In Chinese culture, our roles and our relationships to other people are valued much more highly—it’s so much more important to be a daughter and a mother and a granddaughter rather than your own individual person.

As an aside, that’s something I’m having a dreadful time trying to steel myself for in my career. I want to learn how to focus on a few specific things but I was obsessed for so long with being well-rounded and being a jack of all trades that I’m really scared about my own career and learning to focus and drill down on a few specific skills and goals.

Tying myself down to 2-3 specific roles or priorities has scared me for my entire life because it means that I can’t rationalize failure because of being too busy. I just didn’t have time to succeed in this one specific thing because I was busy succeeding being myself, you know? Any of my failures would have to be a result of… me. Things that I didn’t do properly, things that I couldn’t do well.

I’m terrified of failure, and I’ll fully admit that most of my actions have been tied to a desire to avoid it.

But part of growing up is realizing that our own dreams, our own desires in our hearts (the core parts that make up who we are) need to be put aside for our duties (like work), our social obligations, and the people who we consider to be our families.

I’m continuously learning the value of keeping your head down and working, and I’m getting better at stifling my overwhelming desire to be heard and be seen.

I’m terrified because I’ve excelled at aligning duty (civic and personal) with my personal objectives… but I’m starting to enter stages in my life where duty will begin to split with my own dreams, and I will have to choose one over another. The culture in which I’ve grown will advocate for one, while the culture that has been my shadow (dogging my footsteps and perpetually behind me, but never solid and tangible) will likely advocate for another.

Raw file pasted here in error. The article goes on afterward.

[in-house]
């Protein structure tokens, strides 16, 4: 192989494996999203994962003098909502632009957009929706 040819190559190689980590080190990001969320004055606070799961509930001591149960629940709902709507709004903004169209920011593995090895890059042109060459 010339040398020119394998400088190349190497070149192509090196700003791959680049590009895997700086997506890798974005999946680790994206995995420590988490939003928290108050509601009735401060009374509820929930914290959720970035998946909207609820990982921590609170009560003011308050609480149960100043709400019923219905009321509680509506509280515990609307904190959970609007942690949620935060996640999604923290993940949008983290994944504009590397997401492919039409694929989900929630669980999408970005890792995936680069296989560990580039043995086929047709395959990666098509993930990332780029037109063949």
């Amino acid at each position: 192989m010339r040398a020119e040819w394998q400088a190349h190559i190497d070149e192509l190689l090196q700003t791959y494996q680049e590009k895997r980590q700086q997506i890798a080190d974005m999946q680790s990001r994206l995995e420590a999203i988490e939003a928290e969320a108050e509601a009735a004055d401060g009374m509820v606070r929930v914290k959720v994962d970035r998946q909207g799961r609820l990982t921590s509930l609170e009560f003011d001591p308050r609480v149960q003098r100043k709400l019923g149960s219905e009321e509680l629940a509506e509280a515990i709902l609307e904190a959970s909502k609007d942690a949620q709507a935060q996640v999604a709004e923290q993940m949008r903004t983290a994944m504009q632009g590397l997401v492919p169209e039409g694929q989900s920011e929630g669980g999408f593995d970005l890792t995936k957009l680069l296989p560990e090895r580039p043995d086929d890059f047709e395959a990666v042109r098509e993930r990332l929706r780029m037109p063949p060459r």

I still want to climb, and I want to run as far as possible. I’m still hungry for bright lights and big cities, and I’m still desperately chasing the ideal that my life can and must have meaning. But I fully recognize that I’m able fortunate enough to think this way because of the environment that I’m in, and I’m extremely cognisant that I’m only in this environment due to the enormous, continual sacrifices and love that my parents have continually shown me.

At this moment in my life, with little responsibilities, with the whole world open in front of me, these forks in the road are easy to deliberate over. But there’ll be a time when I’ll have to choose… and we’ll see what happens when we get there.